American Grand Slam icon Chris Evert announced she is cancer-free after being diagnosed with stage 1 BRCA-related ovarian cancer.
In a heartfelt article published on ESPN, Evert revealed that she was diagnosed with the same BRCA-1 variant of the disease that took her sister Jeanne’s life in February 2020.
But Evert says that because of the “genetic roadmap my sister left behind,” doctors have been able to detect the disease early and treat it to the point where she says she’s now “cancer-free, and there’s a 90 percent chance.” Chance that ovarian cancer will never come back.’
American Grand Slam tennis legend Chris Evert announced that she is now cancer free
Evert was diagnosed with a BRCA-1 variant of ovarian cancer back in November 2021
Evert said that back when her sister was first diagnosed, doctors did not recommend that she or her siblings get tested.
“Jeanne was not BRCA positive, but genetic testing revealed that she had a BRCA-1 variant that was of ‘uncertain significance,'” Evert’s article reads.
“Then last November I got a call saying that their BRCA variant had been reclassified – the meaning was no longer uncertain, it was now clearly pathogenic and we should be tested.”
Evert said she had a simple blood test – which confirmed she had the same variant of the cancer as Jeanne.
Evert says her sister Jeanne died from the same variant of cancer that was discovered too late
After the diagnosis was made, Evert planned a preventive hysterectomy. When the pathology report came back, doctors found malignant cells and a tumor in her left fallopian tube.
But the discovery allowed doctors to treat the disease “early enough to do something about it.”
“My doctor said if I had gone undetected, in four months I probably would have been like Jeanne in stage 3 with very few options,” revealed Evert.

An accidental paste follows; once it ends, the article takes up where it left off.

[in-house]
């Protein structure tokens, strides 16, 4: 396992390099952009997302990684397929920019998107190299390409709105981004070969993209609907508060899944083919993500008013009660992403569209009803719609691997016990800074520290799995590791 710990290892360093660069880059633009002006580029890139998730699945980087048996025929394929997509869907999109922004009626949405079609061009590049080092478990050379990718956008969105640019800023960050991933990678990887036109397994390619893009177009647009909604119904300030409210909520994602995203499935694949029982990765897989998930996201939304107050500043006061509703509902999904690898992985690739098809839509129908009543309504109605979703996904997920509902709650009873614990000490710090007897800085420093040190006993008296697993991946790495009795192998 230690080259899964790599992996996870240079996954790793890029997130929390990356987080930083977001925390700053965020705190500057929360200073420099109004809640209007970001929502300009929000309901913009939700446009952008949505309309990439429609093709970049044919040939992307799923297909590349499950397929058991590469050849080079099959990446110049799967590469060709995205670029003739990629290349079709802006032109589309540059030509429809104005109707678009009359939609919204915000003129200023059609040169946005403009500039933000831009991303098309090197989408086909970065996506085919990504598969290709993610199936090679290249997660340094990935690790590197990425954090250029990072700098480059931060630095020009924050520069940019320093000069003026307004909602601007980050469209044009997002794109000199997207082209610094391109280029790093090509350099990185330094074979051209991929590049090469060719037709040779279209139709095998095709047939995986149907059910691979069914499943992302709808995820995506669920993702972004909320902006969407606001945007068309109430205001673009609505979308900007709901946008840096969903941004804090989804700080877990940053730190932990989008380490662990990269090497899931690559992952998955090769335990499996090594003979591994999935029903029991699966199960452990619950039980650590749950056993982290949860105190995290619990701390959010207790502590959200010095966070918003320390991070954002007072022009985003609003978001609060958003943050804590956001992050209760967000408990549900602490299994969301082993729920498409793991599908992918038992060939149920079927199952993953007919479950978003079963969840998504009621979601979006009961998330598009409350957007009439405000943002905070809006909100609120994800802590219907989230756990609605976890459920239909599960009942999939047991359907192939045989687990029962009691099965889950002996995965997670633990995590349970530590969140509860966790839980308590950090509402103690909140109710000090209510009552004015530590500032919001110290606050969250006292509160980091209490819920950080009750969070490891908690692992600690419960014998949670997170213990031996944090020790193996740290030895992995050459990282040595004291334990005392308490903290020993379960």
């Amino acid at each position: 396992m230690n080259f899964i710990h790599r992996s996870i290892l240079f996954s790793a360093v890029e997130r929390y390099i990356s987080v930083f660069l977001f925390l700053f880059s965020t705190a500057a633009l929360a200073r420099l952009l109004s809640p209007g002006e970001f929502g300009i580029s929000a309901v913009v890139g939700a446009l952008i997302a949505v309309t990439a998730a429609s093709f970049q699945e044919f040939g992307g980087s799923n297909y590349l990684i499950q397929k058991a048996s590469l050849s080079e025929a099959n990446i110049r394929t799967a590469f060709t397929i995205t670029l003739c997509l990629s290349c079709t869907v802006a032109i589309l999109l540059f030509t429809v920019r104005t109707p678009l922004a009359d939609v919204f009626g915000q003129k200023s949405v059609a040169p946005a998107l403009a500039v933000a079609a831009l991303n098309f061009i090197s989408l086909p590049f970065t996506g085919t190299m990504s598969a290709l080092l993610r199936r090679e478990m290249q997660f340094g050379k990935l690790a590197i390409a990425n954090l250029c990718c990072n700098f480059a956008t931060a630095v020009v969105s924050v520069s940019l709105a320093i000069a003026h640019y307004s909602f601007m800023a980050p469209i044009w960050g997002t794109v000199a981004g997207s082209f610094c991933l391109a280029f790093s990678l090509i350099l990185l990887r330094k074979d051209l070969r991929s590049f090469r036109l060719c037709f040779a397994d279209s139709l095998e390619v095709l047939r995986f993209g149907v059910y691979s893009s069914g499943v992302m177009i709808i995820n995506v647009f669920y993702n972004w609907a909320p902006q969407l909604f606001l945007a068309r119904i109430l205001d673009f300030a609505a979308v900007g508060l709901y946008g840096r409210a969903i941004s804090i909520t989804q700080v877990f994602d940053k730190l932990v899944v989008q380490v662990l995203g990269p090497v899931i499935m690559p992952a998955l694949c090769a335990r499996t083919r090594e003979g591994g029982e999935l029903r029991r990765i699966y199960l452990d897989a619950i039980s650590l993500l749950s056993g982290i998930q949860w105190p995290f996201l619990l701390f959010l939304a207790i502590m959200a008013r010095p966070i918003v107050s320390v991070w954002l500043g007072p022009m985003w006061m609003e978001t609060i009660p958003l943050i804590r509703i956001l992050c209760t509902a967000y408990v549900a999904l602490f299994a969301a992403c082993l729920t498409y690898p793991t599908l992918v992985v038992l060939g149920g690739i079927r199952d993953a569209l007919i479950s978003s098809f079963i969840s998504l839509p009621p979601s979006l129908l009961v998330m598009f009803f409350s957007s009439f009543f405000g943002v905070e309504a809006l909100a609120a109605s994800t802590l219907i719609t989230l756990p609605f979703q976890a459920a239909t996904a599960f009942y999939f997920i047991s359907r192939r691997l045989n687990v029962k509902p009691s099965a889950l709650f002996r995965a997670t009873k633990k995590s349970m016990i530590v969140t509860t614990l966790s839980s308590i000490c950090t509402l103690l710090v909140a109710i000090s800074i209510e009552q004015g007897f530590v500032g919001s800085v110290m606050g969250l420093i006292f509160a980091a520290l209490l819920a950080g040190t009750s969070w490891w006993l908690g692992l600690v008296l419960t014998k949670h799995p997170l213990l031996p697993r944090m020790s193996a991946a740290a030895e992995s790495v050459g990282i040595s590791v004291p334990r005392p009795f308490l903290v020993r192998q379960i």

“Instead, I was diagnosed with stage 1 ovarian cancer and immediately started six rounds of chemotherapy.”
Evert won 18 Grand Slam titles, including six US Open crowns and seven French Open trophies
But chemotherapy may not only have been used to treat the ovarian cancer she is currently diagnosed with, but also any potential future cancers.
“BRCA mutations are associated with up to a 75 percent risk of developing breast cancer and an increased risk of prostate and pancreatic cancer,” Evert said.
That revelation — along with advice from her doctors — led to Evert also undergoing a double mastectomy.
According to her, the pathology report “came back clean and clear, and my risk of developing breast cancer was reduced by more than 90 percent.”
Evert said the variant of ovarian cancer she had could lead to breast cancer, leading to her decision to undergo a double mastectomy – which reduced her risk of the disease by 90 percent
Evert said she revealed her story and that of her sister to raise awareness and let others know about the risks.
“When it comes to choosing between surveillance or surgery, everyone’s decision is personal,” Evert wrote.
“The most important thing is not to leave things to chance. Of the 25 million women and men worldwide who have a BRCA mutation, only 10% know they are carriers.
“When I talk to people about genetic testing, so many people say, ‘It’s too scary to know.’ I’m here to tell you it’s scarier not to.
“My sister, like many people, was so busy taking care of everyone else that she ignored what her body was trying to tell her. My advice is: trust your gut, know your family history, educate yourself about genetic testing, and be your own advocate.”
Evert added: “As relieved as I will be to get to the other side, I will always have a heavy heart. I will never recover from losing Jeanne and I will never take for granted the gift she gave me in the process.
“My sister’s trip saved my life and I hope by sharing mine I may be able to save someone else’s.”
Evert hopes sharing her story will inspire others to get tested and “be your own advocate.”